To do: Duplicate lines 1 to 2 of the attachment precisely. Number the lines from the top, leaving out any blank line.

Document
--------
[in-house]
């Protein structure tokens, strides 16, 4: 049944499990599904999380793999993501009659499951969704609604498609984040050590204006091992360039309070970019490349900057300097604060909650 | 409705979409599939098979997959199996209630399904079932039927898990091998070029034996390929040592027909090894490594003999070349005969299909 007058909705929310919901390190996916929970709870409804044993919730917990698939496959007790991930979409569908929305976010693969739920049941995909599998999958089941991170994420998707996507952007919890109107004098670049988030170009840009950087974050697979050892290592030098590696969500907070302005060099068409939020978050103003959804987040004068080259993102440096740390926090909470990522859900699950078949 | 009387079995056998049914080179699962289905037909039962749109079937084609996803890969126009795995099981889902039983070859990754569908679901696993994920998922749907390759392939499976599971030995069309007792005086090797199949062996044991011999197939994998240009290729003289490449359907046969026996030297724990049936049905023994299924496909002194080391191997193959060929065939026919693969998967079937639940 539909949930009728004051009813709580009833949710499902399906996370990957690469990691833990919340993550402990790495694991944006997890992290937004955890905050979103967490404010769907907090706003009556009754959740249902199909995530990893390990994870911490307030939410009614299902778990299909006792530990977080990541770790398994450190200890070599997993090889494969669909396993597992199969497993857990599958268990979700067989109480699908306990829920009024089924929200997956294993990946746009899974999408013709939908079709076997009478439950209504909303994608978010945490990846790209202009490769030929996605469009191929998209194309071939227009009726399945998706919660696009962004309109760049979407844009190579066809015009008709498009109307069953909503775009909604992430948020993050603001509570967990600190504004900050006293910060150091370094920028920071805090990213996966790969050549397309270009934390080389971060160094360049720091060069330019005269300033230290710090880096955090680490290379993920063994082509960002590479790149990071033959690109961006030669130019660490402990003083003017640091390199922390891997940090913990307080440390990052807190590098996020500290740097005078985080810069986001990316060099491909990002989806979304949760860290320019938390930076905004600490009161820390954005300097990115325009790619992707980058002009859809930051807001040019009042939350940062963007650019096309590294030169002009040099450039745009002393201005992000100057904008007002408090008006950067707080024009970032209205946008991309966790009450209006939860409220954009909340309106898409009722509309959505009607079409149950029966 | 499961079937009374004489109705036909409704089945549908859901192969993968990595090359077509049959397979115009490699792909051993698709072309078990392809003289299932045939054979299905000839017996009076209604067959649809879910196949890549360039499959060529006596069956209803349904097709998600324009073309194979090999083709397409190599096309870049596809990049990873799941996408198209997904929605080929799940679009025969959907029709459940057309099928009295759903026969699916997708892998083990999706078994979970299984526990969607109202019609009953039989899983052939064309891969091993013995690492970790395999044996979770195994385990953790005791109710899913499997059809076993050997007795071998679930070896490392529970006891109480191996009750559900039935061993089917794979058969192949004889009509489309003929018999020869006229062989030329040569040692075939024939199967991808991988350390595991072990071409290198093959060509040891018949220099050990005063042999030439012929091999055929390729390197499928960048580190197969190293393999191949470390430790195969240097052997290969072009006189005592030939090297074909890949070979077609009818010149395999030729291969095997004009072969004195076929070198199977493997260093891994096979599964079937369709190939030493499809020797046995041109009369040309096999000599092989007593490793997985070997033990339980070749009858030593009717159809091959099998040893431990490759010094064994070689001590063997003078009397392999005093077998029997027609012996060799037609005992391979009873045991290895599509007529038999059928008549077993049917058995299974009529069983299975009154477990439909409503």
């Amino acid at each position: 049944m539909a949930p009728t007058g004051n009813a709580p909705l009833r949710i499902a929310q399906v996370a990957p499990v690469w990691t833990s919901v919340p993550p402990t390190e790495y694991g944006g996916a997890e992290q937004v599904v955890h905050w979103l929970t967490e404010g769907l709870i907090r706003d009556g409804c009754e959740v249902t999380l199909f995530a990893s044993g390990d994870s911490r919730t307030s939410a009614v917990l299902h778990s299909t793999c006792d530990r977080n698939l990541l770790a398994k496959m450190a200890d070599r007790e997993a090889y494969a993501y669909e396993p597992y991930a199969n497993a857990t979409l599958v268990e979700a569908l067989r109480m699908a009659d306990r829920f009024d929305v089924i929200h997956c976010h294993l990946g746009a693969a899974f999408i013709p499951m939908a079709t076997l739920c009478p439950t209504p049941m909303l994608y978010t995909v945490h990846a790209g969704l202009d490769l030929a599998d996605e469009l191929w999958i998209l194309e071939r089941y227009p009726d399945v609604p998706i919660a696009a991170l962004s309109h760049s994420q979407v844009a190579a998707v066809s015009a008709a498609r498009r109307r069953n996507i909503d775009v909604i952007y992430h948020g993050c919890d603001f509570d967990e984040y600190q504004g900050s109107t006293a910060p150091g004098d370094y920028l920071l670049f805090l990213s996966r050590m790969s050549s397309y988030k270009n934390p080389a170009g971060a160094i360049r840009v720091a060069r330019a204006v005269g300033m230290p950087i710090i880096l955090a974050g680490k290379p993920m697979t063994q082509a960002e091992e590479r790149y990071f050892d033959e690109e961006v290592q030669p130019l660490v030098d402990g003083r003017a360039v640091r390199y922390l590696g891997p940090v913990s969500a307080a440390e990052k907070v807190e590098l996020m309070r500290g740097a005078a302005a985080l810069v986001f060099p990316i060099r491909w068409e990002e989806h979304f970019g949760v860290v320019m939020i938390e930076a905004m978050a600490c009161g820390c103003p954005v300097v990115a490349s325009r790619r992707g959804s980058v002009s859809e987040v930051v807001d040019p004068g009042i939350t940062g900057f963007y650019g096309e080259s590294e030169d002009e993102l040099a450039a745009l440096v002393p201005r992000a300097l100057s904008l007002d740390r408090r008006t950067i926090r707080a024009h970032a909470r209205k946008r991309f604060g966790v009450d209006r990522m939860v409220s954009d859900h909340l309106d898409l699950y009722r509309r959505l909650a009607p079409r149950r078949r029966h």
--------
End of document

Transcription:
[in-house]
């Protein structure tokens, strides 16, 4: 049944499990599904999380793999993501009659499951969704609604498609984040050590204006091992360039309070970019490349900057300097604060909650 | 409705979409599939098979997959199996209630399904079932039927898990091998070029034996390929040592027909090894490594003999070349005969299909 007058909705929310919901390190996916929970709870409804044993919730917990698939496959007790991930979409569908929305976010693969739920049941995909599998999958089941991170994420998707996507952007919890109107004098670049988030170009840009950087974050697979050892290592030098590696969500907070302005060099068409939020978050103003959804987040004068080259993102440096740390926090909470990522859900699950078949 | 009387079995056998049914080179699962289905037909039962749109079937084609996803890969126009795995099981889902039983070859990754569908679901696993994920998922749907390759392939499976599971030995069309007792005086090797199949062996044991011999197939994998240009290729003289490449359907046969026996030297724990049936049905023994299924496909002194080391191997193959060929065939026919693969998967079937639940 539909949930009728004051009813709580009833949710499902399906996370990957690469990691833990919340993550402990790495694991944006997890992290937004955890905050979103967490404010769907907090706003009556009754959740249902199909995530990893390990994870911490307030939410009614299902778990299909006792530990977080990541770790398994450190200890070599997993090889494969669909396993597992199969497993857990599958268990979700067989109480699908306990829920009024089924929200997956294993990946746009899974999408013709939908079709076997009478439950209504909303994608978010945490990846790209202009490769030929996605469009191929998209194309071939227009009726399945998706919660696009962004309109760049979407844009190579066809015009008709498009109307069953909503775009909604992430948020993050603001509570967990600190504004900050006293910060150091370094920028920071805090990213996966790969050549397309270009934390080389971060160094360049720091060069330019005269300033230290710090880096955090680490290379993920063994082509960002590479790149990071033959690109961006030669130019660490402990003083003017640091390199922390891997940090913990307080440390990052807190590098996020500290740097005078985080810069986001990316060099491909990002989806979304949760860290320019938390930076905004600490009161820390954005300097990115325009790619992707980058002009859809930051807001040019009042939350940062963007650019096309590294030169002009040099450039745009002393201005992000100057904008007002408090008006950067707080024009970032209205946008991309966790009450209006939860409220954009909340309106898409009722509309959505009607079409149950029966 | 499961079937009374004489109705036909409704089945549908859901192969993968990595090359077509049959397979115009490699792909051993698709072309078990392809003289299932045939054979299905000839017996009076209604067959649809879910196949890549360039499959060529006596069956209803349904097709998600324009073309194979090999083709397409190599096309870049596809990049990873799941996408198209997904929605080929799940679009025969959907029709459940057309099928009295759903026969699916997708892998083990999706078994979970299984526990969607109202019609009953039989899983052939064309891969091993013995690492970790395999044996979770195994385990953790005791109710899913499997059809076993050997007795071998679930070896490392529970006891109480191996009750559900039935061993089917794979058969192949004889009509489309003929018999020869006229062989030329040569040692075939024939199967991808991988350390595991072990071409290198093959060509040891018949220099050990005063042999030439012929091999055929390729390197499928960048580190197969190293393999191949470390430790195969240097052997290969072009006189005592030939090297074909890949070979077609009818010149395999030729291969095997004009072969004195076929070198199977493997260093891994096979599964079937369709190939030493499809020797046995041109009369040309096999000599092989007593490793997985070997033990339980070749009858030593009717159809091959099998040893431990490759010094064994070689001590063997003078009397392999005093077998029997027609012996060799037609005992391979009873045991290895599509007529038999059928008549077993049917058995299974009529069983299975009154477990439909409503």